German Jihadists Al-Qaida Fighter from Bonn Believed Dead

In the fall of 2009, Bekkay Harrach, an extremist from Bonn, threatened on behalf of al-Qaida to launch terrorist attacks in Germany. It now appears that he has been killed in Afghanistan. The terror group IMU announced his death this week.

A screen shot of the message posted on an Islamist website announcing the death of Bekkay Harrach.

A screen shot of the message posted on an Islamist website announcing the death of Bekkay Harrach.

By Yassin Musharbash

A well-known jihadist of German-Moroccan origin raised in the city of Bonn is believed to have been killed in fighting in Afghanistan. Bekkay Harrach, also known by his nom de guerre, "Abu Talha al-Alamani," has been reported dead in an online posting attributed to the terror group Islamic Movement of Uzbekistan (IMU).

"Our friend Bekkay from Bonn, alias Abu Talha, the fearless preacher, who had taken on all of Germany, died … the death of the shaheed (martyr)," the group wrote in a message to supporters in Germany obtained by SPIEGEL ONLINE.

In the fall of 2009, Harrach alarmed security officials in Germany when, in a video message made in al-Qaida's name, he claimed there would be terror strikes, "bitter consequences" and a "grim awakening" in Germany if September general elections that year didn't result in the withdrawal of German troops from Afghanistan.

The message released this week states that Harrach died near the city of Bagram during a joint military operation that had been conducted by IMU, al-Qaida and the Pakistani Taliban (TTP). The group said Harrach had led the mission and that videos of the fighting would soon be released.

A German Jihadist in Waziristan

After posting his video threat on the Internet in the autumn of 2009, Harrach became one of the most prominent German jihadists known to be in the Afghanistan-Pakistan border region. Dozens of jihadists from Germany are believed to have traveled to the region to join the fight against Western troops stationed in Afghanistan. But Harrach was the only one believed to actually have been a member of al-Qaida.

At the time of his 2009 terror warnings, intelligence officials in Germany said they believed he had reached the mid-level of al-Qaida leadership and that he had become a member of the terror network's external operations committee, which is thought to be responsible for attacks abroad. Most of the other German jihadists had joined forces with either IMU or the Islamic Jihad Union, or one its splinter groups.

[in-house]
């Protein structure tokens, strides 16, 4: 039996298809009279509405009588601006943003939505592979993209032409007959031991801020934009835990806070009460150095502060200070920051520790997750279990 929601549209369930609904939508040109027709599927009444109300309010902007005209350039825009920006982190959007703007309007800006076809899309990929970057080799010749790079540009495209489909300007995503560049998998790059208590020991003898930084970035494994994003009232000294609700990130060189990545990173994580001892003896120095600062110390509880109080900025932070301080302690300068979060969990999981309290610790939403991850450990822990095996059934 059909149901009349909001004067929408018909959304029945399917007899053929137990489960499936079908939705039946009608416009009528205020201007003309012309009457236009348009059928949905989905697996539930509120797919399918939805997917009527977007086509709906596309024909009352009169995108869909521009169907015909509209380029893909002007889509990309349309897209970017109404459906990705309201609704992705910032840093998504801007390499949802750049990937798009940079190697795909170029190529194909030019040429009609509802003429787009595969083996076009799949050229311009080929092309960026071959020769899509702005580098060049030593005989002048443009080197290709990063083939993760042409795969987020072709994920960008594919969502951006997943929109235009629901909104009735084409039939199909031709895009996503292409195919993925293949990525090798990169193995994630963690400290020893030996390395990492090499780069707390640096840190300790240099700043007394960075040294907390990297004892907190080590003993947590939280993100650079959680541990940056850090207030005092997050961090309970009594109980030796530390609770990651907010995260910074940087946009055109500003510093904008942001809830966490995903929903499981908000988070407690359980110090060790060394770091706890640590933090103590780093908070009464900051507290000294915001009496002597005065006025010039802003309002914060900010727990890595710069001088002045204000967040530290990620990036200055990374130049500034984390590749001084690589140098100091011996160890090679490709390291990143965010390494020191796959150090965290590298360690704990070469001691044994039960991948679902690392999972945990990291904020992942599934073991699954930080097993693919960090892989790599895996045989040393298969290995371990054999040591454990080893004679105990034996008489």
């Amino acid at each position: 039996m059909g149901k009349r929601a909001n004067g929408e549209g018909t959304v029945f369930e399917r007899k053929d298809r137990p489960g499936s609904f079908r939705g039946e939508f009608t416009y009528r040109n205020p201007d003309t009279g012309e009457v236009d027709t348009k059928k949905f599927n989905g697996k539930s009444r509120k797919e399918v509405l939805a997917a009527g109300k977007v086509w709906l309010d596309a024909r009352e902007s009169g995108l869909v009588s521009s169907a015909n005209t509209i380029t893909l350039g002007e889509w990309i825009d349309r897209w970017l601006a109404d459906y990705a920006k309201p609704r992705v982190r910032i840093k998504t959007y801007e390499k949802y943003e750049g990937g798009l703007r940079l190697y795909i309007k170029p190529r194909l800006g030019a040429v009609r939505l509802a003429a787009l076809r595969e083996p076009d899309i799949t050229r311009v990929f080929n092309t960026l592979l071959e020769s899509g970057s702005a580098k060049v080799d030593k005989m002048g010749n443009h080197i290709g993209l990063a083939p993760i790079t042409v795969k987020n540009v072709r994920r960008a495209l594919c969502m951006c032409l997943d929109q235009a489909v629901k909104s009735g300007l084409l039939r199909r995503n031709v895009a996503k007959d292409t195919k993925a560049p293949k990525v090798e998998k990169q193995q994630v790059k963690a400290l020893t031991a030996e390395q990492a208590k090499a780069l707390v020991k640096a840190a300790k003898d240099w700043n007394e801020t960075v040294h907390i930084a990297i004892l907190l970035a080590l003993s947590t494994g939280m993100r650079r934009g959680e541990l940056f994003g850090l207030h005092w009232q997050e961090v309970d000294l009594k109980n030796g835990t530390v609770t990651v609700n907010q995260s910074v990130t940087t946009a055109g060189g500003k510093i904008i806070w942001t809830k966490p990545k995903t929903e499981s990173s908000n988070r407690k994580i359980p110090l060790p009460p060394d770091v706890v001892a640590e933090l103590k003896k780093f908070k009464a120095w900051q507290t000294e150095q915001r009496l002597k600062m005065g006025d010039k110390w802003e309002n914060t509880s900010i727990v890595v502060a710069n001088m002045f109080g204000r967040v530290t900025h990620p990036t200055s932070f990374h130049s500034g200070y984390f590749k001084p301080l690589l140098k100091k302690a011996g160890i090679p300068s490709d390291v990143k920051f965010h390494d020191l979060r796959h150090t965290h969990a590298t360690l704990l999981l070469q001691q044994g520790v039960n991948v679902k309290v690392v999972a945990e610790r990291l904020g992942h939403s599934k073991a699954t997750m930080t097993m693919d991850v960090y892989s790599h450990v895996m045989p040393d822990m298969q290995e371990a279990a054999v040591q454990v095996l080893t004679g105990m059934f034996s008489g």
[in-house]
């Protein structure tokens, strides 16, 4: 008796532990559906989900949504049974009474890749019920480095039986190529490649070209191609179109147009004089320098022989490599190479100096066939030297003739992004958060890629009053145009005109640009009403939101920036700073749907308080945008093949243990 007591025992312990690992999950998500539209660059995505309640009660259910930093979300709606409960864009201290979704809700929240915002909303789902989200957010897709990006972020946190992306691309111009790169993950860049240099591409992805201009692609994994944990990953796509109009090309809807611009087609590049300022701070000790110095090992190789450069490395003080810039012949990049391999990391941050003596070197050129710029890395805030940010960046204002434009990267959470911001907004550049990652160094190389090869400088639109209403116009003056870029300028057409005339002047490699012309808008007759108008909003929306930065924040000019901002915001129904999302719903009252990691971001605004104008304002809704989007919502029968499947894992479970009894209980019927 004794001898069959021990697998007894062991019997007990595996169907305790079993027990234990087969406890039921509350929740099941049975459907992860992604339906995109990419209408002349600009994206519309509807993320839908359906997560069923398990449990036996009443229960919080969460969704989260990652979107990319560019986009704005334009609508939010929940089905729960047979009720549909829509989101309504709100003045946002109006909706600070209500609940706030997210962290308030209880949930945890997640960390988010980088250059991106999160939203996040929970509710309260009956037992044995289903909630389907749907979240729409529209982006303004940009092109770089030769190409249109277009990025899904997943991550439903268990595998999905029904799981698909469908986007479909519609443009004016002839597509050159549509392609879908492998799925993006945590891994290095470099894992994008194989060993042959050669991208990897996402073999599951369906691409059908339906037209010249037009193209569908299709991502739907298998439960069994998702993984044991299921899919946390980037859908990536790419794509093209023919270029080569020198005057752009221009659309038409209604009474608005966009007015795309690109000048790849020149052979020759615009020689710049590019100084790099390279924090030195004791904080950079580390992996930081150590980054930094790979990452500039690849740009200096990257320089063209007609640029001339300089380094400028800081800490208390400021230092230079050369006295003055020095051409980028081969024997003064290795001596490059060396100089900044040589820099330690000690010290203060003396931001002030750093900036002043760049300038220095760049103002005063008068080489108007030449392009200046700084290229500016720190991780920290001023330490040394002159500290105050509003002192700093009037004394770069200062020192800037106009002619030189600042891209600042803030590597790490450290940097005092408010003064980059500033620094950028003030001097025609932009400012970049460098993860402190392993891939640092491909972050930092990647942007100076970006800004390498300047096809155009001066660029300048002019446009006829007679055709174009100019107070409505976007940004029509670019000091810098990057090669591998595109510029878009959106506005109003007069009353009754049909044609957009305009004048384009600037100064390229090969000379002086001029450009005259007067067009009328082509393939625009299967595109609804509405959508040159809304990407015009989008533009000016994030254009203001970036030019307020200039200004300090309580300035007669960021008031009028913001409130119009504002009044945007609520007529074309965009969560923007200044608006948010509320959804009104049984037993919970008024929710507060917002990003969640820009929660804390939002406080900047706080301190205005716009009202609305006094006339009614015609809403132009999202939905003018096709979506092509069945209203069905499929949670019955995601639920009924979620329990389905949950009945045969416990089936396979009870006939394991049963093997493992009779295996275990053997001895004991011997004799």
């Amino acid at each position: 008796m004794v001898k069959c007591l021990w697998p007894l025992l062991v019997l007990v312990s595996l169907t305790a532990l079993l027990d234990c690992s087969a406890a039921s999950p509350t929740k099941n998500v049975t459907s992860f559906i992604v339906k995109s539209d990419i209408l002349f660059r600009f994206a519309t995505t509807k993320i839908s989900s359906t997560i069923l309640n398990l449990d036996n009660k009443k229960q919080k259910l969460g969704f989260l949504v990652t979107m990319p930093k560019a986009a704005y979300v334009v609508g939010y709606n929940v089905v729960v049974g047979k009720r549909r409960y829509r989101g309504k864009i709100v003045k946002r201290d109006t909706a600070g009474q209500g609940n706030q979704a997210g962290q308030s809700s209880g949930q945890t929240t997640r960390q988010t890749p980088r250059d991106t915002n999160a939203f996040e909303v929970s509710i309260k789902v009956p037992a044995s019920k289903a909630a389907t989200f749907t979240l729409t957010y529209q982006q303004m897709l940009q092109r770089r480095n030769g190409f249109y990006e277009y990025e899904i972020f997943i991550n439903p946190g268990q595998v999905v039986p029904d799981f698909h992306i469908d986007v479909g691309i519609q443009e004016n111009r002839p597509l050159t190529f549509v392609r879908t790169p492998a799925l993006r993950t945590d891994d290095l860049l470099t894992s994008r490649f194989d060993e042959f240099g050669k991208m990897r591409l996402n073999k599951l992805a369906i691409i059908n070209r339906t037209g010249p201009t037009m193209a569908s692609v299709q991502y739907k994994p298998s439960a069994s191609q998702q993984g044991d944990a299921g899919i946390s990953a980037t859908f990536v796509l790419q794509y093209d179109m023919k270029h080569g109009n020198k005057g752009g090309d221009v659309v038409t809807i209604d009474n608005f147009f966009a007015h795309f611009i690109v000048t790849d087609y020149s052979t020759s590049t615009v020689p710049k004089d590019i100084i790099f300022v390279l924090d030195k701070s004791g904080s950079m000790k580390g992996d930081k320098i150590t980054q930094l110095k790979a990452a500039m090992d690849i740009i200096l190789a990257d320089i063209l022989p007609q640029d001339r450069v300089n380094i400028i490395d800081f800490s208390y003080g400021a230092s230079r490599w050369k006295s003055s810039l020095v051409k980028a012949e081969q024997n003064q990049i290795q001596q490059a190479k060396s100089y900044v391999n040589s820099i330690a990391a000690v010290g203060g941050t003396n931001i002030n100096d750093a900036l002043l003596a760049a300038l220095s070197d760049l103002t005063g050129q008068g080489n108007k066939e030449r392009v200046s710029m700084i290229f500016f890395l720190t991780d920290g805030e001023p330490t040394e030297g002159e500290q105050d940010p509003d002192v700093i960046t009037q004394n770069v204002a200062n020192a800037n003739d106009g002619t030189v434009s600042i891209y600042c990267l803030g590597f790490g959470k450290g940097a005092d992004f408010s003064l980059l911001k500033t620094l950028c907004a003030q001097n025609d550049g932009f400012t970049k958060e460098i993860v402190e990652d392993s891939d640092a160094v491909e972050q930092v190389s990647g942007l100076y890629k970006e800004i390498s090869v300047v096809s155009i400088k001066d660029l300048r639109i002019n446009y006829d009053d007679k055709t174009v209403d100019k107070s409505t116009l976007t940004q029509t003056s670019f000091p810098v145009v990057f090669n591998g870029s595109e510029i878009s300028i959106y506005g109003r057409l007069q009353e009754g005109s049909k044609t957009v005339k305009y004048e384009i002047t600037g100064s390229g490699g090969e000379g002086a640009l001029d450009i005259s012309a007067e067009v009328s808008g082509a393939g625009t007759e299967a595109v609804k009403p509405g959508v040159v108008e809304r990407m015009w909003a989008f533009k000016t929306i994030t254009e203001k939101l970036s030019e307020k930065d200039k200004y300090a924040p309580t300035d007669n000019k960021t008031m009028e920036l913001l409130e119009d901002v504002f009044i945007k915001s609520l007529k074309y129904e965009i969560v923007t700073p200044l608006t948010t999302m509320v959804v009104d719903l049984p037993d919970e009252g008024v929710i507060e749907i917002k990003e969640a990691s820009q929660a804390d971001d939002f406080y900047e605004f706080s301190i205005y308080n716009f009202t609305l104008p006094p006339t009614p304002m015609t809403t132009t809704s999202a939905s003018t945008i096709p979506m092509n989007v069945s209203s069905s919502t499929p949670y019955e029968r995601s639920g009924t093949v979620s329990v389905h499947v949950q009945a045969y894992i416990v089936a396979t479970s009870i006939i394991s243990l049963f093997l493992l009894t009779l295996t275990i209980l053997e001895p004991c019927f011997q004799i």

The IMU message announcing Harrach's death appears to be a circular letter that has been signed by jihadist Mounir C., also known as Abu Adam, who also hails from Bonn. The group posted the message on Tuesday on a well-known jihadist website that has published similar material from a number of terrorist groups over the years.

Security Officials Believe Letter Is Authentic

It is impossible to verify absolute authenticity, but the presentation, location, tone and other content all point to its likely veracity. German security sources contacted by SPIEGEL ONLINE say that they are currently investigating the document but that they consider it to be authentic.

"We had the honor several times of meeting him here in the mountains of Waziristan," Abu Adam, who himself is well known through his appearances in numerous IMU videos, writes of Bekkay Harrach in the letter.

If it is confirmed, Harrach's death would not come as a major surprise. Rami M., another German radical from Hamburg who was arrested in Pakistan in 2010 and has since been extradited to Germany where he is in custody, told investigators under interrogation about rumors that Harrach had died. A number of suspected German jihadists have been killed in Waziristan in recent months by strikes against them by American drones, or in battle.

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